On one hand, Section 6 of The Act is a public health policy because it takes a tertiary approach to stop the spread of HIV. It is the third level of prevention which holds the infected individual responsible. While on other, The Act seeks to punish those who breach the law. Yet by targeting sexual relationships, the policy has implications for families, especially marriage. Although the law generally is applicable to any sexual relationship that is deemed to increase risks of infection, married couples are not exempt. Primary risks include having unprotected sex with multiple partners. Secondary risks are factors that are likely to aggravate the occurrence of the primary risk, for example, early marriage (Clark 2004) and gender-based violence (The Population Council 2008). The increased frequency of unprotected sex with husbands who are engaged in sexual encounters with other women increases risk of infection with HIV. Gender-based violence hinders women from participating in sexual intercourse on their own terms. Both factors are embedded in cultural practices and norms. Although this policy was signed into law in 2006, the minister in charge has not authorized its implementation and therefore actual consequence of The Act is still to be experienced. The FIA is based on the realities of sexual relationship especially marriages. Therefore the meanings of the principles are also reflecting their relevance to families and HIV prevention. The exercise has the potential to provide insights for possible amendments that could strengthen the policy before it is eventually implemented.

Does the Policy Provide Support and Encourage being Responsible in Marriage?

We assume that support would entail suppressing the occurrence of separation and/or divorce between partners where at least one of them has been diagnosed with HIV infection. Responsibility includes not putting one’s partner at risk of HIV infection. The following story illustrates how Section 6 can be used to provide support and encourage responsible behavior in a marriage when HIV infection of one partner has been diagnosed. The Sunday Times of South Africa (2000) reported a case of a Kenyan couple’s legal pursuit regarding HIV status. In the case, the Kenyan high court forced a man to take his HIV positive wife back into the family home. Upon learning about the wife’s HIV positive status, the husband filed for divorce on the grounds of risks to his life and to their two young children and forced the wife to live in the family’s servant quarters. An earlier court had denied the wife’s petition not to be thrown out of the home. On the grounds of human rights the husband was forced to take the wife back. Throwing the woman out of the home was described as traumatizing and dehumanizing by the high court. Although the outcome of the law showed that the individual right of persons living with HIV prevailed in this case, there was no evidence of increased risks of infection to the husband and/or the children cited in this case. The judgment provided what might be termed case law or a precedence that The Act might stand for. In such a case the law is supportive of marriage. How the relationship plays out after the judgment is not within the scope of the policy. However, other policies that provide counseling services might help strengthen the relationship may be necessary to avert any unintended negative consequences. The behavior of the infected partner was determined not to increase any risks of infection to the partner and their children. Therefore the court stopped an otherwise eminent separation on its track.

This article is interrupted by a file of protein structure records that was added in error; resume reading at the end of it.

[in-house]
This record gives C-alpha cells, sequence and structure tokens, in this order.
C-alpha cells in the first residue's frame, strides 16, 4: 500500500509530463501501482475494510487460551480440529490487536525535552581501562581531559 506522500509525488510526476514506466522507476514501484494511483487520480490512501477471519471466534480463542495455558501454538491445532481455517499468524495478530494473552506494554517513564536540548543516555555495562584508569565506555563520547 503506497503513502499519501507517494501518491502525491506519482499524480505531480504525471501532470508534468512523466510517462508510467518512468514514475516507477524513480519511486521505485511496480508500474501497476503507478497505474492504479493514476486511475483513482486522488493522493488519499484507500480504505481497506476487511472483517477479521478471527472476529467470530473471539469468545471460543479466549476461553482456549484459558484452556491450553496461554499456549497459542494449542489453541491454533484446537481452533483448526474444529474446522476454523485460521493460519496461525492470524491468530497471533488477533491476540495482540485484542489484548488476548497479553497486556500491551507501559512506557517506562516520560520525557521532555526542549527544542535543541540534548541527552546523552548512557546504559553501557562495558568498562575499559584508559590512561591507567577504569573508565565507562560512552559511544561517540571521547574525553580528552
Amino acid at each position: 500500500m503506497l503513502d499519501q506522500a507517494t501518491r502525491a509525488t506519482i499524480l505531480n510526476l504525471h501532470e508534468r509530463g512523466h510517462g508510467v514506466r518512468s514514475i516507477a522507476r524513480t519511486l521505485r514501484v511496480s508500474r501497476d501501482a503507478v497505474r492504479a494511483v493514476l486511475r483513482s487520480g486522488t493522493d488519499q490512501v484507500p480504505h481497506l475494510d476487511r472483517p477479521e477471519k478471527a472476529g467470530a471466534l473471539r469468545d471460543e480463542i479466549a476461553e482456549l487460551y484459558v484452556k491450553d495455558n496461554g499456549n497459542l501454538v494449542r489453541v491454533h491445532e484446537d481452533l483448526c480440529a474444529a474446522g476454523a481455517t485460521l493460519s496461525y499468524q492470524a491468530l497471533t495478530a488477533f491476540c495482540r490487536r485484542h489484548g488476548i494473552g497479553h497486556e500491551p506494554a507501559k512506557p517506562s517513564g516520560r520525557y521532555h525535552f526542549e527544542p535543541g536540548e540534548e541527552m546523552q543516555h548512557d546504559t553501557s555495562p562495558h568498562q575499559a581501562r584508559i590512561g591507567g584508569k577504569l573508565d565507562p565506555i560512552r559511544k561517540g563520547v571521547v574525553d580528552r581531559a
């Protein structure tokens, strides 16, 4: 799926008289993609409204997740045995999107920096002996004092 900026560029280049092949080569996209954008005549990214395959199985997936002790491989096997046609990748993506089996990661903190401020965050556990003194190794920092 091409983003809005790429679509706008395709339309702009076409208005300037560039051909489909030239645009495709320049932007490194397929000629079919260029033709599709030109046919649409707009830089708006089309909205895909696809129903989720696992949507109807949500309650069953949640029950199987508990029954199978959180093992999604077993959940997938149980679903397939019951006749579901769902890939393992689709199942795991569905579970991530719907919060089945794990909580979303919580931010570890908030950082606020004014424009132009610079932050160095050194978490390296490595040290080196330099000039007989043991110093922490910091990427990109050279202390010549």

Partners are expected to assume different, but related, responsibilities under The Act. The HIV positive partner is expected to avoid putting his or her partner at risk of infection and the latter is expected to be responsible for gathering evidence to prove that he or she was exposed to risks of HIV infection. By enforcing disclosure The Act is encouraging the infected individual to take responsibility. However, the reactions to voluntary disclosure, especially in developing countries, have not been positive [World Health Organization (WHO) (2004)]. The organization reports that disclosure may lead to loss of economic support, blame, abandonment, physical and emotional abuse, and disruption of family relationship. Pregnant women were least likely to disclose. After analyzing several studies on disclosure, the WHO deduced that voluntary disclosure only happens in relationships where support is likely to be provided. Consequently, involuntary disclosure as this Act requires, might be in relationships that cannot handle such a stressor. So long as HIV infection is stigmatized relationships are likely to be challenged by disclosure. Other programs such as the Voluntary Counseling and Testing (VCT) would provide the much needed extra support to partners after involuntary disclosure. Under such circumstance, The Act can be extended to meet the supportive qualities.